By Pauline Luba
From a trade school to a lay readers training college and now part of the Uganda Christian University (UCU) family, the Arua campus has shown a marked growth in both enrollment and importance to the community in the northwestern part of Uganda.
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This year, the UCU Arua Campus marks 20 years of being part of the UCU family and 64 years of being a training institute. Before the campus was made a theological college and part of UCU in 2003, it was offering diploma and certificate courses in theology and also training Lay Readers in the region. However, in 1959 when it was established by the African Inland Mission under the leadership of its first principal, the Rev. Robert Booth, the institution was named the Rural Trade School.
When UCU took over the facility, it had four departments — Theology, Business Administration, Social Sciences and Education — all offering bachelor’s degrees.
Some of the achievements at UCU Arua campus
The facility also had 80 students and 27 staff. However, 20 years down the road, the four departments have still been maintained, but with an increase in student enrolment to over 650 and about 100 staff members.
UCU has since constructed a multipurpose hall, which also doubles as the University Chapel. Another building is the library and a block for lecture rooms to accommodate the increasing number of students. University education at the facility has been decentralized to train the much-needed human resource in the districts at more affordable rates.
In July, UCU Chancellor, who is the Archbishop of the Anglican Church in Uganda, the Most Rev. Dr. Stephen Kaziimba Mugalu visited the facility, located in northwestern part of Uganda, for the first time as its chancellor, during one of the campus’ activities to mark 20 years.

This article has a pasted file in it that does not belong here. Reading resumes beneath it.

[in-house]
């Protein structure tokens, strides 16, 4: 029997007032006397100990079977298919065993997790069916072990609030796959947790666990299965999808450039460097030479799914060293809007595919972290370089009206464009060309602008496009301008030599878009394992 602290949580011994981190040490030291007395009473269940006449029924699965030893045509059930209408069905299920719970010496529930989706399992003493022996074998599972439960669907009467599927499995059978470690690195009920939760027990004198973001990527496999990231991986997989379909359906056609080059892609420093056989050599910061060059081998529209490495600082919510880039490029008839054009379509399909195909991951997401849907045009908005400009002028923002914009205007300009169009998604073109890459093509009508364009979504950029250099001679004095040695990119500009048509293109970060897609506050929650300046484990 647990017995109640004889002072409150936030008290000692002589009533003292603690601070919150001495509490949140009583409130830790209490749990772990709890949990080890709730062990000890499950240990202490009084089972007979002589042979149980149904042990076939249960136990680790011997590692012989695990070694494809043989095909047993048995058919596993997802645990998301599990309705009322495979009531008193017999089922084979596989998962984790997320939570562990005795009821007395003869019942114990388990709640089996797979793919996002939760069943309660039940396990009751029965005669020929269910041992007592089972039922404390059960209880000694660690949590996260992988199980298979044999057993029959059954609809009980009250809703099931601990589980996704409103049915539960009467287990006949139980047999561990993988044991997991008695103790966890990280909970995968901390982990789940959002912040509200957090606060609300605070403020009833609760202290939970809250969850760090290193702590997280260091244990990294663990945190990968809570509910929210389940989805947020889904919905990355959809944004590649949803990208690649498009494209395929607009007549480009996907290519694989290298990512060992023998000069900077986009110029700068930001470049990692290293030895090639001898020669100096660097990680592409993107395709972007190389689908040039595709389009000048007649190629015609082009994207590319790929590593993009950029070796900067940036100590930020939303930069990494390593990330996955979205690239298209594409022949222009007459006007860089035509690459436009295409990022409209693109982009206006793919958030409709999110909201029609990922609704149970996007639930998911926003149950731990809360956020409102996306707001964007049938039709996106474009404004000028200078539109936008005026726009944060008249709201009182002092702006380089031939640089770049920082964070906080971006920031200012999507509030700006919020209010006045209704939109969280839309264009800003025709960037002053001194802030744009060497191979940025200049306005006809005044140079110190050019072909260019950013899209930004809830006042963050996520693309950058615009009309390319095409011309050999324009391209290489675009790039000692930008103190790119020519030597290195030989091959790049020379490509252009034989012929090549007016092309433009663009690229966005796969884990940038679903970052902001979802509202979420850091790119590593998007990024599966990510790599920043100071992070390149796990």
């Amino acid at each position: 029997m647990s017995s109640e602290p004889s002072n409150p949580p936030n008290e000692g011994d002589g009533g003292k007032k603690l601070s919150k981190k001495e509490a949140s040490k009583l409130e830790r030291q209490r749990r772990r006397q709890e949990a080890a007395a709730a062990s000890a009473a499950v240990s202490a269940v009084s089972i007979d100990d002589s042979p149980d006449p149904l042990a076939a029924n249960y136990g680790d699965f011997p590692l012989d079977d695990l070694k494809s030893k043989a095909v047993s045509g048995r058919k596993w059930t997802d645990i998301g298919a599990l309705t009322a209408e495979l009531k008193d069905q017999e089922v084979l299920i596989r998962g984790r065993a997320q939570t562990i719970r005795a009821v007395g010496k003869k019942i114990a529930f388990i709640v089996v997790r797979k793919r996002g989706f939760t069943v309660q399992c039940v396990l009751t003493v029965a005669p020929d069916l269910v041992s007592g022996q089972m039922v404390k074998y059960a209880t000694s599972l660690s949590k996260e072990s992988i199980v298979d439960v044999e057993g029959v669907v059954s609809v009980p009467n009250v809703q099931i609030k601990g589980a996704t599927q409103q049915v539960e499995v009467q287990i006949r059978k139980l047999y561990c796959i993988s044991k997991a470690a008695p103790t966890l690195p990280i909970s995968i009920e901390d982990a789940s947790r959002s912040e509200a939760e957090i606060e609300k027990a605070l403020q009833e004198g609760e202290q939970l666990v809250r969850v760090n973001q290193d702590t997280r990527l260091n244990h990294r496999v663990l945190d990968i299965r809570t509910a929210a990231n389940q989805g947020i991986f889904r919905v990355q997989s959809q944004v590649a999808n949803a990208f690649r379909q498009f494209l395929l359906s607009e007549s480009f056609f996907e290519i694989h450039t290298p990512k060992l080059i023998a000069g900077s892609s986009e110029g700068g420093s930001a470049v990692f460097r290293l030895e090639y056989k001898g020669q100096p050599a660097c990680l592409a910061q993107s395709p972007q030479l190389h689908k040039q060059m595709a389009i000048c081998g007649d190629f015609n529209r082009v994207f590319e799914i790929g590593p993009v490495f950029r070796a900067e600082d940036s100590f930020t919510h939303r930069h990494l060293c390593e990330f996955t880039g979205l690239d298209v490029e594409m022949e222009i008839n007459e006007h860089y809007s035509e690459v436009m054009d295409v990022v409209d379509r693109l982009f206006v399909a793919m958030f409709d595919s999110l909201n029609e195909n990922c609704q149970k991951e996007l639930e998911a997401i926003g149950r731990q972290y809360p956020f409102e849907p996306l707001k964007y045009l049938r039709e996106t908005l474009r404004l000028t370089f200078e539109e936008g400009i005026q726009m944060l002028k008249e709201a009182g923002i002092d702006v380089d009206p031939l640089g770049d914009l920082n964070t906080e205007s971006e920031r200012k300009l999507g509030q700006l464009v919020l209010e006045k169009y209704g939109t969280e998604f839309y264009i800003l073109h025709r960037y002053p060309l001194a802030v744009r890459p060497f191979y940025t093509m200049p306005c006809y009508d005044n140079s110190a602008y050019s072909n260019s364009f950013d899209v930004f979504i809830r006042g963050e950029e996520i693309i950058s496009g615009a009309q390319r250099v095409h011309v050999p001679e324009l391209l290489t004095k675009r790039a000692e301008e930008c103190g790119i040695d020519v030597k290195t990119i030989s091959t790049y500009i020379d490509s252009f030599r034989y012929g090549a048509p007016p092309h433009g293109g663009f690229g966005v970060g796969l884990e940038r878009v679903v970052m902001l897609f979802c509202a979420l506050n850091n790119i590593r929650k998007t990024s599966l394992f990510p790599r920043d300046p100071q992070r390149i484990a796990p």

UCU Vice Chancellor Prof. Aaron Mushengyezi, Deputy Vice Chancellor (Academic Affairs) Assoc. Prof. John Kitayimbwa and Deputy Vice Chancellor (Finance and Administration) David Mugawe, were among the team that went with Kaziimba to Arua. While welcoming Kaziimba, the UCU Arua Campus Director, the Rev. Julius Tabbi Izza, said that he was optimistic for future opportunities of development for the campus.
He said the campus had become a home to a number of refugees from the Democratic Republic of Congo, South Sudan and the Central African Republic due to their huge presence in the region. Last year, the campus won a regional award as the best higher institution of learning in West Nile for 2022. The criteria for selecting the awardees involved assessing their economic sustainability, operational effectiveness, level of technology adoption, progressive leadership and culture, as well as social and community contribution, commitment and perseverance.
The campus, however, still faces a major challenge of threats on its land. Izza said that the about 100 acres that the facility sits on are under threat from some individuals in the community. Izza, therefore, asked for the process of transferring the land title from the particulars of the African Inland Mission to the trustees of the Church of Uganda or UCU to be expedited.
Among the plans in the pipeline is elevating the campus into a constituent college, a massive student recruitment strategy expected to garner 1,000 learners by next year, beautification of the environment and infrastructure, implementation of the multi-billion masters plan project, development of an endowment project and a staff recruitment plan as well. To achieve the intended plans, Izza argued that unity among the key stakeholders will be crucial.
Jimmy Siyasa, the UCU Public Relations Officer, said there was hope that the Arua campus would morph into a fully-fledged college sooner than later. “In short, there is much to hope for,” Siyasa said.